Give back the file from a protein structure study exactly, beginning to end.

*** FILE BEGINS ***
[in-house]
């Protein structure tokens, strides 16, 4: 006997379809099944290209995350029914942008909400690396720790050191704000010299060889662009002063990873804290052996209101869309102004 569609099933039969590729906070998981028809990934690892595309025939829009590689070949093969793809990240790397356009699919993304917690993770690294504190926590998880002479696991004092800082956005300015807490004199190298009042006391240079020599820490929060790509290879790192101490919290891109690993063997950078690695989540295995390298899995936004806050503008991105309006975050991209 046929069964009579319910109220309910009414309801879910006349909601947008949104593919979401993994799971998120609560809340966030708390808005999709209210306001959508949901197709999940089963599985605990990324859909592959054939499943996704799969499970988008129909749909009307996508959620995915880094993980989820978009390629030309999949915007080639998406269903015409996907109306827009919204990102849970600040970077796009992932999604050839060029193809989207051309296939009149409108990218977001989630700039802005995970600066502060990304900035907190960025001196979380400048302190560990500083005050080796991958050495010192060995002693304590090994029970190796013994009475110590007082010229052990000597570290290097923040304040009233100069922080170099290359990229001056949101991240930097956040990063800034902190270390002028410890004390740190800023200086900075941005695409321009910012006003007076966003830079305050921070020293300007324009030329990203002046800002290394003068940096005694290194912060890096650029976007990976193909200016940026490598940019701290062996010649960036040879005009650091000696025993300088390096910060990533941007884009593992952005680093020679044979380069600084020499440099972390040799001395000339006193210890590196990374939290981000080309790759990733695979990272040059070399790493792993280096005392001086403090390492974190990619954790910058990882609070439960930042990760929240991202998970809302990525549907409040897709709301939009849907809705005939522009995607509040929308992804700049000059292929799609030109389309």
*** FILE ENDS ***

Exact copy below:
[in-house]
């Protein structure tokens, strides 16, 4: 006997379809099944290209995350029914942008909400690396720790050191704000010299060889662009002063990873804290052996209101869309102004 569609099933039969590729906070998981028809990934690892595309025939829009590689070949093969793809990240790397356009699919993304917690993770690294504190926590998880002479696991004092800082956005300015807490004199190298009042006391240079020599820490929060790509290879790192101490919290891109690993063997950078690695989540295995390298899995936004806050503008991105309006975050991209 046929069964009579319910109220309910009414309801879910006349909601947008949104593919979401993994799971998120609560809340966030708390808005999709209210306001959508949901197709999940089963599985605990990324859909592959054939499943996704799969499970988008129909749909009307996508959620995915880094993980989820978009390629030309999949915007080639998406269903015409996907109306827009919204990102849970600040970077796009992932999604050839060029193809989207051309296939009149409108990218977001989630700039802005995970600066502060990304900035907190960025001196979380400048302190560990500083005050080796991958050495010192060995002693304590090994029970190796013994009475110590007082010229052990000597570290290097923040304040009233100069922080170099290359990229001056949101991240930097956040990063800034902190270390002028410890004390740190800023200086900075941005695409321009910012006003007076966003830079305050921070020293300007324009030329990203002046800002290394003068940096005694290194912060890096650029976007990976193909200016940026490598940019701290062996010649960036040879005009650091000696025993300088390096910060990533941007884009593992952005680093020679044979380069600084020499440099972390040799001395000339006193210890590196990374939290981000080309790759990733695979990272040059070399790493792993280096005392001086403090390492974190990619954790910058990882609070439960930042990760929240991202998970809302990525549907409040897709709301939009849907809705005939522009995607509040929308992804700049000059292929799609030109389309």